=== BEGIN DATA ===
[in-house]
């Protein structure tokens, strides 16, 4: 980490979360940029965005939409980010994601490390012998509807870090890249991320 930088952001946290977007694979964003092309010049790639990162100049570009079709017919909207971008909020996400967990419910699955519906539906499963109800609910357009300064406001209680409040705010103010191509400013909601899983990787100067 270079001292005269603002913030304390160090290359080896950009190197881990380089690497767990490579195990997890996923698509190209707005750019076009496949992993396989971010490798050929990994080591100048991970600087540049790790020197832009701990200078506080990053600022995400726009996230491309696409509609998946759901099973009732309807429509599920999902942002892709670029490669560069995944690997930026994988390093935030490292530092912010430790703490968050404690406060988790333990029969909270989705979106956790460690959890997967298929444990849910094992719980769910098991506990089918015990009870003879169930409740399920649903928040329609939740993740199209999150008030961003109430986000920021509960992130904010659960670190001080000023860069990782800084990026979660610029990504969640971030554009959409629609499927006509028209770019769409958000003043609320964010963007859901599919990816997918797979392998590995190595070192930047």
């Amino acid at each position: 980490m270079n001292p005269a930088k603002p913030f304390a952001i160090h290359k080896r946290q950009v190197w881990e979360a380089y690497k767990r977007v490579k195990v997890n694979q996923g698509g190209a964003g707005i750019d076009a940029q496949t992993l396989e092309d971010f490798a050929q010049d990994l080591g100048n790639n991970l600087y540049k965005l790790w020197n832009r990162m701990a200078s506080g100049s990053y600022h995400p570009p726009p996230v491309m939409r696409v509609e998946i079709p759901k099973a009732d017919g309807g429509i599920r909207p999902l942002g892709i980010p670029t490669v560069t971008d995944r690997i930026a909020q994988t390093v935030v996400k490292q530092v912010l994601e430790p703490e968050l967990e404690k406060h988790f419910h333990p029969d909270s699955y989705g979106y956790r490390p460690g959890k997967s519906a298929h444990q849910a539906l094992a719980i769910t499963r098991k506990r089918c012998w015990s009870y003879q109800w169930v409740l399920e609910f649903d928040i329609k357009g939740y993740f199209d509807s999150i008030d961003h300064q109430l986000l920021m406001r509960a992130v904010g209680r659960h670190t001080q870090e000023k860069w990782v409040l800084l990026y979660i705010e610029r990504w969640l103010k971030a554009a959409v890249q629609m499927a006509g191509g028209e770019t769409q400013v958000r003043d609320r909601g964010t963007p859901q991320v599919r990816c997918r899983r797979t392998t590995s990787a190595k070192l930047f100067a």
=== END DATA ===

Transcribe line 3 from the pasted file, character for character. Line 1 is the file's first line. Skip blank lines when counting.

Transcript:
């Amino acid at each position: 980490m270079n001292p005269a930088k603002p913030f304390a952001i160090h290359k080896r946290q950009v190197w881990e979360a380089y690497k767990r977007v490579k195990v997890n694979q996923g698509g190209a964003g707005i750019d076009a940029q496949t992993l396989e092309d971010f490798a050929q010049d990994l080591g100048n790639n991970l600087y540049k965005l790790w020197n832009r990162m701990a200078s506080g100049s990053y600022h995400p570009p726009p996230v491309m939409r696409v509609e998946i079709p759901k099973a009732d017919g309807g429509i599920r909207p999902l942002g892709i980010p670029t490669v560069t971008d995944r690997i930026a909020q994988t390093v935030v996400k490292q530092v912010l994601e430790p703490e968050l967990e404690k406060h988790f419910h333990p029969d909270s699955y989705g979106y956790r490390p460690g959890k997967s519906a298929h444990q849910a539906l094992a719980i769910t499963r098991k506990r089918c012998w015990s009870y003879q109800w169930v409740l399920e609910f649903d928040i329609k357009g939740y993740f199209d509807s999150i008030d961003h300064q109430l986000l920021m406001r509960a992130v904010g209680r659960h670190t001080q870090e000023k860069w990782v409040l800084l990026y979660i705010e610029r990504w969640l103010k971030a554009a959409v890249q629609m499927a006509g191509g028209e770019t769409q400013v958000r003043d609320r909601g964010t963007p859901q991320v599919r990816c997918r899983r797979t392998t590995s990787a190595k070192l930047f100067a």